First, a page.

The decision, which can be read here, was the result of a fairly tortured path of legal logic. It takes up the so-called "rational basis" test to explore the validity of the (apparent) reasons Congress had in passing the law in the first place, or whether in the court's opinion the law makes rational sense. It's an absurdly subjecive "legal" argument which liberal courts increasingly use, and was was a large part of the Goodridge decision in 2003 which created "gay marriage" in Massachusetts. In other words, the court purports to judge whether Congress passed the DOMA law for the "right" reasons.
In addition, they make use of various hand-picked favorable prior court decisions to patch together a "legal" basis for discrediting the DOMA law. Among other things, this includes the assertion that the "moral disapproval of homosexuality" is no longer considered legitimate as a basis for the law.
The decision thus asserts that homosexuality and same-sex "marriage" are legitimate and unassailable from a moral or other standpoint. And from that assertion, homosexual "marriage" and heterosexual marriage are morally and legally interchangeable. And homosexuals are simply a minority group whose rights are illegally being denied by the federal government. This is all the homosexual groups needed to move forward.
A shrewd strategy by the homosexual movement
The homosexual movement knows it cannot accomplish its goals through the ballot box (they've lost 32 state elections in a row). They've had some success through massive lobbying of state legislatures. But their most direct way is through corrupt courts. Taking down the DOMA law is key to forcing the imposition of "gay marriage" throughout America despite the votes in those 32 states. But it's still a considerable legal challenge to do it all at once.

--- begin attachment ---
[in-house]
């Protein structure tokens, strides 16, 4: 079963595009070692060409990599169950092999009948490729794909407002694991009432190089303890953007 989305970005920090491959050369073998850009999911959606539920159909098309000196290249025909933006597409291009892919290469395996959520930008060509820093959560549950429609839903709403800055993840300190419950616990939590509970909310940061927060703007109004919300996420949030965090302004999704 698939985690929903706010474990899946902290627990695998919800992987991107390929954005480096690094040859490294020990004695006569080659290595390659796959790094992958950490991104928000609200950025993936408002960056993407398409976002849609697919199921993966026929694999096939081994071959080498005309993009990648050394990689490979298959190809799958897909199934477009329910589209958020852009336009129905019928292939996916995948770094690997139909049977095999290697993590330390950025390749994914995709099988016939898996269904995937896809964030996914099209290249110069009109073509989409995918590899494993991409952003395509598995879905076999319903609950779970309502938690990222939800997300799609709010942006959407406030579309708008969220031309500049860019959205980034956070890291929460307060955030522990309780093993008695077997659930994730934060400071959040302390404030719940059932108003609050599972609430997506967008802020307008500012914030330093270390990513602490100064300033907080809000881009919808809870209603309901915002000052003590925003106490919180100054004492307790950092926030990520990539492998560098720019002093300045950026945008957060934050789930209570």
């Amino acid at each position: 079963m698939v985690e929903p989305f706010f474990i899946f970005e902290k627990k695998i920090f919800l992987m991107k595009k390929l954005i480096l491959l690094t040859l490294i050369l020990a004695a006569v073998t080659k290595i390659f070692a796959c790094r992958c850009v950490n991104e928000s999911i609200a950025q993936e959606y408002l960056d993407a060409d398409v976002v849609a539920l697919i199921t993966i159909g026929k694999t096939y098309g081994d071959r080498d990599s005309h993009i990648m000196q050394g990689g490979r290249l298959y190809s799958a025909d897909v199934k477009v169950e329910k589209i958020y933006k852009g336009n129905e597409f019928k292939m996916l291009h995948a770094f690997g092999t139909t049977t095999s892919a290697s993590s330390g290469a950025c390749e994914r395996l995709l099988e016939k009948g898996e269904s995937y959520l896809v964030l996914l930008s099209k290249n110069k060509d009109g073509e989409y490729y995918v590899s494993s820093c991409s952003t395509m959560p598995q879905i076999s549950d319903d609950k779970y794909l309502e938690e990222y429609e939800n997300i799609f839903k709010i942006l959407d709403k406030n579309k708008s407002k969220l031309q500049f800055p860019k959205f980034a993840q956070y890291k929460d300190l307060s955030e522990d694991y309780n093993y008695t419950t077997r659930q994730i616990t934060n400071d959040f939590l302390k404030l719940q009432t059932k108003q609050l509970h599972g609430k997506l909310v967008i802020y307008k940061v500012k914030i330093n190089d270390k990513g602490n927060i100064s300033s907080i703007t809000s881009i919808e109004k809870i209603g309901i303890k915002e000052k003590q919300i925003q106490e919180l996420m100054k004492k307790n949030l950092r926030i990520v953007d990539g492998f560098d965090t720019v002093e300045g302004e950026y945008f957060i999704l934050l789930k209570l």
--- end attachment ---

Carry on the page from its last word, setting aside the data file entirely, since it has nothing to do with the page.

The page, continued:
So by successfully attacking this narrow part of the DOMA law -- federal benefits and income tax filing status -- the homosexual movement opens the door to sebsequently dismantling all the rest of it.
Thus, the first step in their strategy is forcing the federal government to recognize "gay marriages" as legal throughout all its bureauracy, tax system, and legal system. And by accomplishing this, everyone in America is forced to be a part of the recognition of "gay marriage" in some way.
From there, it is much easier to make the legal argument that DOMA creates a situation of unconstitutional "discrimination" by the states. In other words, if the federal government must recognize any "legal gay marriage" in America, then why shouldn't the individual states be required to do the same thing?